where the index "i" corresponds to energy window "i"; where (σwi)2 m is the error variance in the measurement associated with counting; and (σwi)2 t is the error variance in the model (as estimated when establishing the model).
C is thus minimized as follows:
C=Σ[Wn,im -fi(pn)]2 /σwi2
where i is the number of windows, i=1, . . . , n with n=11.
The greater the term σ, the less the contribution of that window in the step of searching for a minimum in C; in other words, the weight given to said window is small.
As mentioned above, the models are different for each window and for each detector. By resolving the error variance as given above into a sum of two variances, it is possible to take account of error in the model. In other words, the demands in the mathematical sense of the search for a minimum between the measured value Wn m and the theoretical value f(p) increase with increasing reliability in Wn m and in the model.
The method of the invention also makes it possible to monitor the stability in the mathematical sense of the calculations performed so as to prevent the search for a minimum between the measured values and the theoretical values leading to a divergent solution. To do this, the factor C representing the difference between the measured values and the theoretical values has a component added thereto of the following form: ##EQU4## where pn ap is an imposed solution that is known a priori or that is determined empirically, such that the calculated solution (enabling the factor C to be minimized) leads to a solution that differs little from the imposed solution. p is expressed in the form of a vector whose components are the five unknowns. M is a matrix representing the weighting given to pn ap.
Another improvement to the calculations consists in reducing the systematic error in BS and SS or "measurement bias" that would otherwise cause the factor CB to be minimized to be systematically equal to zero in the "low resolution" inversion.
On the basis of the "low resolution" inversion calculations, the measurement bias of the detectors BS and SS is estimated in order to correct the corresponding bias.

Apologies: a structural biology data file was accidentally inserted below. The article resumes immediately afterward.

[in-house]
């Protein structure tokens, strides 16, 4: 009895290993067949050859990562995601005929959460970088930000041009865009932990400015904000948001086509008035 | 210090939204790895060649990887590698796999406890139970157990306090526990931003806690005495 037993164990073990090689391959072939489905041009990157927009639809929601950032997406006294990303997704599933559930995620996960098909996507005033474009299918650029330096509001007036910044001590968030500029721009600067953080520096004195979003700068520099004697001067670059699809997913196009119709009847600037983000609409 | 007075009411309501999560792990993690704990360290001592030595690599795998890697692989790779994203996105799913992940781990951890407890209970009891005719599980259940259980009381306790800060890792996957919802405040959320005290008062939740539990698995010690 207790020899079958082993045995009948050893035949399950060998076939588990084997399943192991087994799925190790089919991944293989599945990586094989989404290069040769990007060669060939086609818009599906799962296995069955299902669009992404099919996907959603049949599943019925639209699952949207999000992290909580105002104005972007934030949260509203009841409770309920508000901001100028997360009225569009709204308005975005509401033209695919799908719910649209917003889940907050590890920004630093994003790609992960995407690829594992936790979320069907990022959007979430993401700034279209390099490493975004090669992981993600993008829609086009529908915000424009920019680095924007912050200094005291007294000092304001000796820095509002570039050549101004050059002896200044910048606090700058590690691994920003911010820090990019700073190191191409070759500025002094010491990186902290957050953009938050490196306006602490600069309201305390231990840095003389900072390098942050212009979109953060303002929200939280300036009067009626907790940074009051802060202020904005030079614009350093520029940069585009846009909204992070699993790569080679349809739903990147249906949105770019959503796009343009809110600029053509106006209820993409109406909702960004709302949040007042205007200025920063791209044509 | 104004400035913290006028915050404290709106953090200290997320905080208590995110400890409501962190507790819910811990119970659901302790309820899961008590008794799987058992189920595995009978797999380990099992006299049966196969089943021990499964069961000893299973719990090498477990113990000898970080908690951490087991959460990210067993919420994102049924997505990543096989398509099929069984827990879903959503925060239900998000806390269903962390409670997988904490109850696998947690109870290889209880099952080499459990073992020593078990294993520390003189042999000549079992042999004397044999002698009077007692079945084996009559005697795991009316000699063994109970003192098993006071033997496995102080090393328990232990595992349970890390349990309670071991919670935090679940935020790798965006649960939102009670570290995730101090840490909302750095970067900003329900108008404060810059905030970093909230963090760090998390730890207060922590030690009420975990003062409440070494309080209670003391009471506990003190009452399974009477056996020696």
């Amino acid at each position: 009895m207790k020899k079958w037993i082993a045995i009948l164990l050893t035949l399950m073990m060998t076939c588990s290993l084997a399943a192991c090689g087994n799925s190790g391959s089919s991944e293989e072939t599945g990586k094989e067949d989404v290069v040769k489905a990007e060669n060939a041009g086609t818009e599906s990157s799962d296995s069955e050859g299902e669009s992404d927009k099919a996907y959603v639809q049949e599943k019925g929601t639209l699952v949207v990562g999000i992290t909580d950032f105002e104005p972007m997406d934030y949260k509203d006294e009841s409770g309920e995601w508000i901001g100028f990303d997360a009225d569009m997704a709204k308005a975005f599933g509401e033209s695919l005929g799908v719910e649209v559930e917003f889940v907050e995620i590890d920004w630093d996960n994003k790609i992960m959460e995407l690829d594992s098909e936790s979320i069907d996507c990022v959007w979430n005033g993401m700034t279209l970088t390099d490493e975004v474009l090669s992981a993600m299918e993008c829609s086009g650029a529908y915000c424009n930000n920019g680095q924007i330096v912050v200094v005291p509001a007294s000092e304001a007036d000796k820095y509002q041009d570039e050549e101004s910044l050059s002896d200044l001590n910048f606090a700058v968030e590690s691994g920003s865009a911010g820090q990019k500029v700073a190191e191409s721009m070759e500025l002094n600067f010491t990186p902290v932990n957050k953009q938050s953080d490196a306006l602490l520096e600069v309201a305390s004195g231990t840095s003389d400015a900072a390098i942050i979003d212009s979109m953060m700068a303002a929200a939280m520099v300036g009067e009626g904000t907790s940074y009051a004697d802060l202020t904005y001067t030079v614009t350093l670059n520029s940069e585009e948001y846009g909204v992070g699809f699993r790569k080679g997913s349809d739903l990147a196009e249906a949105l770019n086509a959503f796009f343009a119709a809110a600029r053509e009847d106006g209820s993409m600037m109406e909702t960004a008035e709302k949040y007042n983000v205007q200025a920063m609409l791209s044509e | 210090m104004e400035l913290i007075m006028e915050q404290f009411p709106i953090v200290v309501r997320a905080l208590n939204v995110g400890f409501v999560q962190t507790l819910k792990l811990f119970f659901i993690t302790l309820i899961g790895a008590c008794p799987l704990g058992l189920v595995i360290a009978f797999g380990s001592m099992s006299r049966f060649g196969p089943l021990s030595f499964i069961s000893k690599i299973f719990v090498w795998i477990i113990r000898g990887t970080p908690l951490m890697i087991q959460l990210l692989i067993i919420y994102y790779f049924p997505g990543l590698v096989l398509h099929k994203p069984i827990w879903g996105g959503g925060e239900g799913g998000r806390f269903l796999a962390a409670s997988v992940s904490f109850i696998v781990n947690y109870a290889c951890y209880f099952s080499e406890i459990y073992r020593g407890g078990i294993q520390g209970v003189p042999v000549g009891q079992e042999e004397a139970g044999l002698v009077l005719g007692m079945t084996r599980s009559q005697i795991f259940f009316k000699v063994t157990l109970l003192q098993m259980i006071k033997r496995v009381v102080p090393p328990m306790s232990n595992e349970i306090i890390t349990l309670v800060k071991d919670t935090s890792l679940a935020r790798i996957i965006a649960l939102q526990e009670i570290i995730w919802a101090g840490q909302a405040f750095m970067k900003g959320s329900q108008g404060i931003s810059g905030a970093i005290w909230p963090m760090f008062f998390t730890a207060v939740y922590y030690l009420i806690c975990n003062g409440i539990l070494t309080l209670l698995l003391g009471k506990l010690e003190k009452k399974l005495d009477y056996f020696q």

The minimum value of CB in the overall sense and as calculated by the vectors, is determined for each window and corresponds to the sum of the squares of the biases that result from the difference between the measurements (Wn m)B and the corresponding model (see equation 1 or 2). It is assumed that bias error varies little with depth and little with time.
The calculated low resolution parameters are used in the high resolution step (block 164) of searching for a minimum by adding a term: ##EQU5## where Q is a weighting matrix.
This makes it possible to correct the bias of the detectors SS and BS which may be quite large for the high resolution measurements (Wn m)H.
The search for a minimum in the function CH (block 164 in the high resolution branch 163)H is performed on the preprocessed measurements (Wn m) from the block 161 and also using the low resolution parameters pn B (block 170) together with the measurement bias (block 171).
With further reference to FIG. 6, there follows a description of the steps in which resolution is calibrated (also known as "resolution matching"), seeking to establish correspondence between the measurements from the various detectors, while taking account of their respective resolutions and of their respective longitudinal offsets relative to the source.
For the very near detector BS and the near detector SS, resolution calibration consists in averaging the responses from the detector over a sliding window of given length. Thus, for the "high resolution" measurements, the responses of the very near detector BS are averaged over the distance between the source and the near detector. For the "low resolution" measurements, the responses from the very near detector BS and the responses from the near detector LS are averaged over the distance between the source and the far detector. The average of the measurements from the detector BS (in high resolution) gives a measurement that is substantially equivalent (ignoring investigation depth) to the measurement from the detector SS since the investigation zone is substantially common, at least in height (measured in the longitudinal direction of the borehole).
Calibration is equivalent to calibration in spatial frequency. For example, in "high resolution" this amounts in other words to "degrading" the response curve of the detector BS (count rate as a function of depth in the borehole) to make it correspond to that of the detector SS.
The invention is not limited to the embodiment described, but on the contrary includes all variants covered by the following claims.
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|FR2710989A1 *||Title not available|
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|2||*||G. L. Moake, A New Approach to Determining Compensated Density and P e Values with a Spectral Density Tool , SPWLA 32nd Annual Logging Symposium, Jun. 16 19, 1991.|
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|U.S. Classification||250/266, 250/265|
|Sep 7, 1995||AS||Assignment|
Owner name: SCHLUMBERGER TECHNOLOGY CORPORATION, CONNECTICUT
Free format text: ASSIGNMENT OF ASSIGNORS INTEREST;ASSIGNORS:CHAPELLAT, HERVE;JAMMES, LAURENT;REEL/FRAME:007630/0720;SIGNING DATES FROM 19950630 TO 19950712